House & Home

26 Perfect Stocking Stuffers for Gardeners Under $25 (Updated 2022)

Holiday gift guide: stocking stuffers for gardeners

Just because most of our gardens are asleep in winter doesn’t mean we don’t love a good garden-centric gift in our Christmas stockings, right?

In fact, these are the types of pint-sized presents that get us excited for longer days, warmer nights, and dirt under our nails again.

I also think they make a sweet thank-you gift when you just want to send a small token of appreciation, long after the holidays have passed—perhaps for the neighbor who always shares her extra lemons and lets you take cuttings from her garden, or the friend who always drops off homemade pickles and canned tomatoes at your door because she’s awesome.

These thoughtful items are all curated by a fellow green thumb (that’s me!) and not a list of editorial ads, sponsored stuff, or things I got for free. I actually own and love (or have gifted) some of these items, so trust that I won’t steer you wrong.

And if you’re looking for just the right gift to put under a tree (or for any occasion), be sure to check out my updated gift guides for 36 Genius Gifts for Gardeners They’ll Really Dig, 17 Awesome Adventure Gifts for the Outdoor Lover, and 19 Unique Non-Cheesy Gifts for National Park Lovers.

Disclosure: All products on this page are independently selected. If you buy from one of my links, I may earn a commission.

The best stocking stuffers and budget gifts for gardeners, plant lovers, and urban farmers

Pollinator push gardens filled with wildflower seed blends

1. Pollinator Push Gardens: Stuff a few of these pollinator “push ups” in your favorite people’s stockings for a fun surprise.

These cute and convenient tubes include three different wildflower seed blends (for bees, butterflies, and hummingbirds), each of them enough to plant a square-foot garden patch.

Seed-bearing lollipops

2. Seed-Bearing Lollipops: If your giftee has a sweet tooth (and a green thumb), I can’t think of a better treat than these gourmet lollipops.

Each one comes in a dazzling flavor (strawberry basil, lavender lemongrass, or peach marigold, anyone?) but the fun part is what happens after: the lollipop stick can be planted in the soil to grow an herb or flower!

Sunflower seed starting kit in an egg carton

3. Sunflower Garden Grow Kit: I always love a good hands-on gift (remember this eggshell seed starting project from my site?) and this adorable kit has everything a flower gardener needs to get started.

You get wooden plant markers, peat squares for growing, and six packets of sunflower seeds to choose from, plus an egg carton to sprout them in. (I like the cocktail garden kit, salsa garden kit, and colorful flower kit, too.)

Bottle stopper hydroponic growing kit

4. Bottle Stopper Garden Kit: Know someone who likes drinking wine and gardening? (Maybe even both at the same time?!)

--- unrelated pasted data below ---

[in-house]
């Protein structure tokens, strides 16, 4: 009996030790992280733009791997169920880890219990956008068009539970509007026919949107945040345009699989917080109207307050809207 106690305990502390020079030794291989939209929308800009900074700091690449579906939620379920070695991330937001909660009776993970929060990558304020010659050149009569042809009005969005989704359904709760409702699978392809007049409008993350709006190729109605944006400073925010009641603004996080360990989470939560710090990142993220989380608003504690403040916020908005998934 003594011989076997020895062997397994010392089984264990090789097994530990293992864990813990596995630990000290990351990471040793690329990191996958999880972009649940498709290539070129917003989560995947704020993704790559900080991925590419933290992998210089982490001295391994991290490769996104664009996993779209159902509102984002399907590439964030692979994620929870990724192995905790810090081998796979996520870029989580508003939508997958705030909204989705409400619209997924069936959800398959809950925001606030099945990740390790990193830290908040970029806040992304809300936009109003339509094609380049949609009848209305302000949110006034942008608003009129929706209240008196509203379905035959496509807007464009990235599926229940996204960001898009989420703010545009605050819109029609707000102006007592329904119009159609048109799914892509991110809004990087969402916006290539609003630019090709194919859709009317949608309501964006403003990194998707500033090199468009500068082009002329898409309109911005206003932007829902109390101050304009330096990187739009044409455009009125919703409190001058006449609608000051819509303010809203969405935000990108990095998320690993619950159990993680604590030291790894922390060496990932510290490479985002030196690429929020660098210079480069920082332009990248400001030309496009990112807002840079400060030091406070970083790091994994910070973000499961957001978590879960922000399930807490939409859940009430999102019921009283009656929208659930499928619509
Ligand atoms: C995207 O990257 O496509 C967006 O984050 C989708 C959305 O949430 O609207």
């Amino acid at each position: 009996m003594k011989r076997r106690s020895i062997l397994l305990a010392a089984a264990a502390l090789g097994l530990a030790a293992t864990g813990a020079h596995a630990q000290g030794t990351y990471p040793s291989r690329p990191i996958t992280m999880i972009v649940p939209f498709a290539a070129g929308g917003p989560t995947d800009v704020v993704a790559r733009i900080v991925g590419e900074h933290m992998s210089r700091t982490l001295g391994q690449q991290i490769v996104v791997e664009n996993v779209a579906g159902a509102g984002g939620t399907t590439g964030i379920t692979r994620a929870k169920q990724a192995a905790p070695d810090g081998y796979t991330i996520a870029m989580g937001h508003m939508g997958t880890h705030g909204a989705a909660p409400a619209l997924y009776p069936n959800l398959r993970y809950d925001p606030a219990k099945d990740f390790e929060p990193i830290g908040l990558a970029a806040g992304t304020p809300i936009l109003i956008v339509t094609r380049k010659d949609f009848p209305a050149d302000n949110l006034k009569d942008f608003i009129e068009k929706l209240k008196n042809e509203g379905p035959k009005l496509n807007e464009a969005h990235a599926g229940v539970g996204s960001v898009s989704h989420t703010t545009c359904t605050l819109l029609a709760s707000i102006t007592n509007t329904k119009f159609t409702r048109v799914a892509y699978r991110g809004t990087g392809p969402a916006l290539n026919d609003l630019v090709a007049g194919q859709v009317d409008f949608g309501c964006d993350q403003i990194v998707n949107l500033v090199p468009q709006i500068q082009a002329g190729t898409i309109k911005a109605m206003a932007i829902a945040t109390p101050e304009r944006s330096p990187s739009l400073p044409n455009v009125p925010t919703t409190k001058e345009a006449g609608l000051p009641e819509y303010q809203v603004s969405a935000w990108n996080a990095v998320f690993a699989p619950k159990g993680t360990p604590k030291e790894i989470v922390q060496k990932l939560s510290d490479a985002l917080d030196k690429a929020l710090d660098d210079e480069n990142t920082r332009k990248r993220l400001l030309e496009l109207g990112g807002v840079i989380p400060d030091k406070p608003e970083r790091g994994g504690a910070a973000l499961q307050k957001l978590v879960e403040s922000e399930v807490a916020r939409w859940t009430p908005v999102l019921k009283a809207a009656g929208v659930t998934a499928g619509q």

This fun little kit helps you grow an indoor hydroponic garden while upcycling an empty wine bottle. (Wine not included, but who’s to say you can’t slip a bottle in the stocking too?) Once the wine is emptied, fill the bottle with water, plug the neck with the included “smart soil” capsule, and drop in some herb or flower seeds. Within a few days, you’ll have your very own hydroponic garden.

Save the Monarchs wildflower seed mix packet

5. Save the Monarchs Wildflower Seed Mix: When it comes to gifts for gardeners, you can’t go wrong with seeds. The more the merrier!

And this beautifully designed seed pack definitely delivers on its name: it’s filled with an exclusive blend of 100,000 seeds for 13 essential wildflowers known to sustain monarch butterfly populations, including butterfly milkweed, Indian blanket, Mexican sunflower, verbena, aster, coneflower, and more. If you need other varieties, there’s also a wildflower seed mix for dryland pollinators, cold-hardy Rock Mountain region, hummingbirds and butterflies, and bees.

Red-handled mini pruners

6. Mini Pruner: Don’t be fooled by its compact size. This mini pruner has a sharp blade that can cut, trim, and tidy up everything from flower stems to small limbs.

Small but mighty, it’s easy to tuck into a shirt pocket too—and the price is reasonable enough to pick up a few pairs for friends.

Hydroponic sprouting planter

7. Sprouting Seeds Hydroponic Planter: This terracotta pot kind of reminds me of a Chia pet from the old days, but with a more modern spin.

Just add water and seeds, and the hydroponic planter will grow nutrient-packed sprouts right on your desk! If you don’t get around to harvesting them, the sprouts still make a fun little houseplant and you can continue growing more seeds (my favorites are radish sprouts and broccoli sprouts—this is my favorite site for buying all kinds of sprouting seeds).